Arithmetic

6.7 Arithmetic

To perform arithmetic calculations there are two ways of going about doing this: using the ADD, SUBTRACT, MULITPLY, DIVIDE verbs, or using the COMPUTE verb as seen already. The formats for the first group are as follows: [square brackets indicate optional words]

 ADD {identifier-1 or literal}... TO {identifier-2 or literal}...
       [GIVING {identifier-3}]
       [NOT] [ON SIZE ERROR {statements}]
 [END-ADD]
Examples:
ADD NUM-A TO NUM-B GIVING NUM-TOTAL-1
ADD NUM-A, 20 TO NUM-B GIVING NUM-TOTAL-2
ADD 3 TO NUM-TOTAL-3
When the word GIVING is not used (as in the third example) the identifier that follows 'TO' is where the result of the addition. This also applies to SUBTRACT and MULTIPLY. ON SIZE ERROR is a conditional, whereby if the result of the calculation is larger than the PIC description (i.e. the result is truncated either at the leading end or the decimal places). On such an occasion a series of statements can be executed. The use of ON SIZE ERROR means that a scope terminator is required (END-ADD). The second example adds both NUM-A and 20 to NUM-B.

 
 SUBTRACT {identifier-1 or literal}... FROM {identifier-2 or literal}...
       [GIVING {identifier-3}]
       [NOT] [ON SIZE ERROR {statements}]
 [END-SUBTRACT]
Examples:
SUBTRACT 200 FROM NUM-C GIVING NUM-D
     ON SIZE ERROR DISPLAY 'NUM-D is out of range'
END-SUBTRACT
SUBTRACT NUM-F FROM 20       ** this won't work! **
The second example is illegal because, in the absence of a receiving identifier after GIVING, the result of the subtraction has nowhere to go (20 is a literal). The same would apply to ADD and MULTIPLY.

 
 MULTIPLY {identifier-1 or literal}... BY {identifier-2 or literal}...
       [GIVING {identifier-3}][ROUNDED]
       [NOT] [ON SIZE ERROR {statements}]
 [END-MULTIPLY]
Examples:
MULTIPLY NUM-G BY 20 GIVING NUM-F
MULTIPLY 20 BY NUM-G


 DIVIDE {identifier-1 or literal} BY {identifier-2 or literal}...
       GIVING {identifier-3} [ROUNDED] [REMAINDER {identifier-4}]
       [NOT] [ON SIZE ERROR {statements}]
 [END-DIVIDE]
Examples:
DIVIDE NUM-H BY 3 GIVING NUM-I REMAINDER NUM-REMAIN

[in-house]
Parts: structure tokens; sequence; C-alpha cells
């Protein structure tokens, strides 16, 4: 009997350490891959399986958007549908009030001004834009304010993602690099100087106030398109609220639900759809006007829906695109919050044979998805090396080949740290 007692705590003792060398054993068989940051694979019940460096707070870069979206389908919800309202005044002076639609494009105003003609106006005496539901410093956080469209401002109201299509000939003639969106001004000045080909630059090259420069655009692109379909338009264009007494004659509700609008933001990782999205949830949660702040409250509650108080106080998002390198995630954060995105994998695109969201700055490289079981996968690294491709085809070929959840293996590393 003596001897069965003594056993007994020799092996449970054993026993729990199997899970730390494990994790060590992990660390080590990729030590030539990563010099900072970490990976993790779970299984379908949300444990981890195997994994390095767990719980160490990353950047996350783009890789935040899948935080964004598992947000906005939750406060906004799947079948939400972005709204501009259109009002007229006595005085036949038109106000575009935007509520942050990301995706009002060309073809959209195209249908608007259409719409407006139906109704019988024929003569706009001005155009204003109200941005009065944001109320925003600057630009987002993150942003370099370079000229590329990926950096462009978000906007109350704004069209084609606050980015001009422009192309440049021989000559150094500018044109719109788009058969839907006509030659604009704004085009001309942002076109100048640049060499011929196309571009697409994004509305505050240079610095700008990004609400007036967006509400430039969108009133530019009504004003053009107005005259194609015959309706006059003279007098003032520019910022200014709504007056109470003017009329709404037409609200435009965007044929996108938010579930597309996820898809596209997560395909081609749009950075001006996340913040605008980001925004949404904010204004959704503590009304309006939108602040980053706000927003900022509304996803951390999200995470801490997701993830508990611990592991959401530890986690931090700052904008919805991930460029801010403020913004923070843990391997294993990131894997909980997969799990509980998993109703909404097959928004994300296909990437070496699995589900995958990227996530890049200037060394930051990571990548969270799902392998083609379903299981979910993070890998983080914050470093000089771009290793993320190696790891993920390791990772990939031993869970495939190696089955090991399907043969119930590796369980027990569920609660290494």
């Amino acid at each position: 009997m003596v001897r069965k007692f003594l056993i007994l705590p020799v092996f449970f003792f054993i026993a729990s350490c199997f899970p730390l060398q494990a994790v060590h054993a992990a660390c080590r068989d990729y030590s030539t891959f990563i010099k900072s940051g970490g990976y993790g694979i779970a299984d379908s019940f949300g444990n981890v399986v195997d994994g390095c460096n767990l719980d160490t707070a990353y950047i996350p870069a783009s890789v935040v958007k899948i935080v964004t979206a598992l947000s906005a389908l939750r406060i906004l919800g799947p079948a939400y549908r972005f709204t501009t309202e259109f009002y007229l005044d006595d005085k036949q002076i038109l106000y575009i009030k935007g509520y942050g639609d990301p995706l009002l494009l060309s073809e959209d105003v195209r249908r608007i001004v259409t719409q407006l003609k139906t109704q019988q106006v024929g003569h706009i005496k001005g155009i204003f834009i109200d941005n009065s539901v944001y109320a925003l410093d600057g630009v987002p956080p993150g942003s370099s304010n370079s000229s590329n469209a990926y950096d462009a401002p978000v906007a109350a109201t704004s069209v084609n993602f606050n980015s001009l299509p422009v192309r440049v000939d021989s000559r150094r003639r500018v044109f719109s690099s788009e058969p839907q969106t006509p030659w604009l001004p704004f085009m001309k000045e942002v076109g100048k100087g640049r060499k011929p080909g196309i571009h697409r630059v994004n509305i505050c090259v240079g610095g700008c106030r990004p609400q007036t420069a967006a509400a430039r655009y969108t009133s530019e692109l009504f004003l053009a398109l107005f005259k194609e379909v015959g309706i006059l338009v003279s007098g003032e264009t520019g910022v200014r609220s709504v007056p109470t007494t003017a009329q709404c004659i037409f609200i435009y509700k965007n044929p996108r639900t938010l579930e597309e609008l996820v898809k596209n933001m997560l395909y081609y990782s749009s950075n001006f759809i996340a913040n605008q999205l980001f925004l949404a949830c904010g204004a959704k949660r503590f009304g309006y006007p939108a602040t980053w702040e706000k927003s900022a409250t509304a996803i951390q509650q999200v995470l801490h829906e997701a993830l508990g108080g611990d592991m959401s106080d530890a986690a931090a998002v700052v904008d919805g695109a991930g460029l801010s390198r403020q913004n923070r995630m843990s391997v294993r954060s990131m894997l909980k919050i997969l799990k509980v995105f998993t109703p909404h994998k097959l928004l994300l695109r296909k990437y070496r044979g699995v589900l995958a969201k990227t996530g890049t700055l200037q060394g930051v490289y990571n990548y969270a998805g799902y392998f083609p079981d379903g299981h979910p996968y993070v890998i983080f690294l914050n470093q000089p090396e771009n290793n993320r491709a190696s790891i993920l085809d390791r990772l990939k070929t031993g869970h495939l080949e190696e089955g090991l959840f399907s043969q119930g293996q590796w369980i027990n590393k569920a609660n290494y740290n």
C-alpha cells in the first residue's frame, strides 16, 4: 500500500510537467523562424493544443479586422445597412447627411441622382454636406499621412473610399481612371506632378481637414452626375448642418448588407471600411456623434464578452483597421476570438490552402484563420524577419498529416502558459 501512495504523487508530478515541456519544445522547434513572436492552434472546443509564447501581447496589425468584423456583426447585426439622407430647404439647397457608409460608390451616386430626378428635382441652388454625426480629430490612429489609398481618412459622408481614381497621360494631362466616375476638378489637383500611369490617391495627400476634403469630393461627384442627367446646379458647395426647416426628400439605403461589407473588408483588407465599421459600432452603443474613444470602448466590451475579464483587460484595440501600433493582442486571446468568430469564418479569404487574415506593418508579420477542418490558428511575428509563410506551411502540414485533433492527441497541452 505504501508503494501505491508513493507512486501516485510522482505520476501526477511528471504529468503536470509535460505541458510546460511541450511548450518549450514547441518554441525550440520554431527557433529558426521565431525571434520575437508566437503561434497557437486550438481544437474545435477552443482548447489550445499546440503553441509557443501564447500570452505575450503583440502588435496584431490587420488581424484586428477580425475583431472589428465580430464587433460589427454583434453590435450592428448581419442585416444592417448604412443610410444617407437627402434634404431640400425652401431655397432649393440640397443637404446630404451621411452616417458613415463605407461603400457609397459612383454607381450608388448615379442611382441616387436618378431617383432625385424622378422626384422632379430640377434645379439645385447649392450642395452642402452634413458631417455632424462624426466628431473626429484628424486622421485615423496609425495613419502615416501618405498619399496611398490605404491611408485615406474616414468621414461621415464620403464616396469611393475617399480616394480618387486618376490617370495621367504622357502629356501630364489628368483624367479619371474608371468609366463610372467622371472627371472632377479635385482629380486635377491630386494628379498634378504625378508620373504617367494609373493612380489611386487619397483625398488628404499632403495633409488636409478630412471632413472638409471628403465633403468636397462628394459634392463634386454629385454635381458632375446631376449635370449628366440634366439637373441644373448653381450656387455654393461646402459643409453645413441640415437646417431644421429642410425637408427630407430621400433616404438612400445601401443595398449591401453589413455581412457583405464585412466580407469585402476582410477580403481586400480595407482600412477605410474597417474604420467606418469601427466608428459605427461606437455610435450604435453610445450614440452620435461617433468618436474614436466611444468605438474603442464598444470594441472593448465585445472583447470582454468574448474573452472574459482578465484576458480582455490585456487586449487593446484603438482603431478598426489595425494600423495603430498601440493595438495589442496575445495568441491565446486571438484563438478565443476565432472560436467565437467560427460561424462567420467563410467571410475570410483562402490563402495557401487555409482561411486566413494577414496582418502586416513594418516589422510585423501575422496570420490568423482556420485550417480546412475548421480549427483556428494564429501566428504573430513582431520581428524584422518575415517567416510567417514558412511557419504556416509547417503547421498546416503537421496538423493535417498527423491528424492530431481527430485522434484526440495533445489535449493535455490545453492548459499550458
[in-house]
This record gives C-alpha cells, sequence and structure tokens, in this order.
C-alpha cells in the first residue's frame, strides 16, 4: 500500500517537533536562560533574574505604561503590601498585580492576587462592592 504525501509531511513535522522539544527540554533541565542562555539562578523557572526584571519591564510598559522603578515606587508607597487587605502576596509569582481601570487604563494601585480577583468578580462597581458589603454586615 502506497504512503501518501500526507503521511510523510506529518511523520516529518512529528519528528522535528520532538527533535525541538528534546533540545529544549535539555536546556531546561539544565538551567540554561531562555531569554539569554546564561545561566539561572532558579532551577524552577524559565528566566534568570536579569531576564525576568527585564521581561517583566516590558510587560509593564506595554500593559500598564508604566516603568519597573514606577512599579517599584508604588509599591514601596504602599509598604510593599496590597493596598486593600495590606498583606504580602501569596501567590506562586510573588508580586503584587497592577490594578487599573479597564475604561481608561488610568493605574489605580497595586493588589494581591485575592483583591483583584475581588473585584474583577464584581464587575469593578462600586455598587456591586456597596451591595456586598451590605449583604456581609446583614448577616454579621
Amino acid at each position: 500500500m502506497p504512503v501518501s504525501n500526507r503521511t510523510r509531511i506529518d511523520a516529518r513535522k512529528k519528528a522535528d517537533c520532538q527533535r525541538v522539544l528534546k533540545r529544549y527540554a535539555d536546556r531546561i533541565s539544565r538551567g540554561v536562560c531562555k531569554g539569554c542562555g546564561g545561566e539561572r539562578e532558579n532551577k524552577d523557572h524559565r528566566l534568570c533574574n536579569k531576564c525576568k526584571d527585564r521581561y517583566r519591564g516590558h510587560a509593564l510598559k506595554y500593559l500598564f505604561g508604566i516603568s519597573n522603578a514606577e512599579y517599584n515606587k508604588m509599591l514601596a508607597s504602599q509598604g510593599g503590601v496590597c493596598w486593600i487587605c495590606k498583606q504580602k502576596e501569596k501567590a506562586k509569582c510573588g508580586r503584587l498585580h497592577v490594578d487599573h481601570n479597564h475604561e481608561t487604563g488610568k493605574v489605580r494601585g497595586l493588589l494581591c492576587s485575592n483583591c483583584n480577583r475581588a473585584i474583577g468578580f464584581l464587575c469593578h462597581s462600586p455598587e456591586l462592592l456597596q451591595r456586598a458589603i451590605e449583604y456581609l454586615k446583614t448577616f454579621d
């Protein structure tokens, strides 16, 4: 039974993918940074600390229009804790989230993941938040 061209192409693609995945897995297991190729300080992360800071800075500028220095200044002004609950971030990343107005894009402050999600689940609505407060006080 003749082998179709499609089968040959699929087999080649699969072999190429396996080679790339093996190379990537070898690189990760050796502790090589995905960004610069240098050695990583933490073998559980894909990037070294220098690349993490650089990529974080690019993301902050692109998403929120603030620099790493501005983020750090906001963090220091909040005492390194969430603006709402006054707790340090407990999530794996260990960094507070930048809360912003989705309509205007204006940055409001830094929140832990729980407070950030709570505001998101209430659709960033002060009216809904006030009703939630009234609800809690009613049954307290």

DIVIDE NUM-Y BY 3 GIVING NUM-K ROUNDED
The DIVIDE statement differs from the previous 3 in that GIVING is required. Also, the remainder of the division (e.g. 7 divided by 3 equals 3 remainder 1) can be stored in an identifier. The ROUNDED option, which is also available for the MULTIPLY statement, will round to the nearest significant decimal place, defined by the PIC clause. E.g.:


000100 77 NUM-A  PIC 99 VALUE 10.
000200 77 NUM-B  PIC 9V99.
  :
002000      DIVIDE NUM-A BY 3 GIVING NUM-B
002010           ON SIZE-ERROR DISPLAY 'RESULT IS TRUNCATED'
002020      END-DIVIDE
002030
002040      DIVIDE NUM-A BY 3 GIVING NUM-B ROUNDED
002050           ON SIZE-ERROR DISPLAY 'RESULT IS TRUNCATED'
002020      END-DIVIDE


The first DIVIDE statement will result in a size error (20 / 3 = 6.66666..) as NUM-B will contain 6.66 but will have truncated the rest. This does not apply to the second DIVIDE statement since it has been rounded to fit the pic description 9V99, and so in this case NUM-B will contain 6.67.

 DIVIDE {identifier-1 or literal} INTO {identifier-2 or literal}...
       GIVING {identifier-3} [ROUNDED] [REMAINDER {identifier-4}]
       [NOT] [ON SIZE ERROR {statements}]
 [END-DIVIDE]
Examples:
DIVIDE 3 INTO NUM-Y GIVING NUM-K ROUNDED
This differs from the previous DIVIDE statement only in the order of numerator and denominator (both mean NUM-Y / 3).

 

COMPUTE

As previously seen in earlier sections, COMPUTE can be used to do arithmetic calculations. The format is:

COMPUTE {identifier-1} [ROUNDED] = arithmetic expression
     [NOT] [ON SIZE ERROR {statements}] [END-COMPUTE]


with the operations:

+     add
-     subtract
*     multiply
/     divide
**    to the power of


Note that brackets need to be used for complex calculations where signs have presidence over each other, for example: 2 + 3 * 2 equals 8 (and not 10) since 3 * 2 is calculated before the addition. Remember your school maths lessons (BROMDAS or something).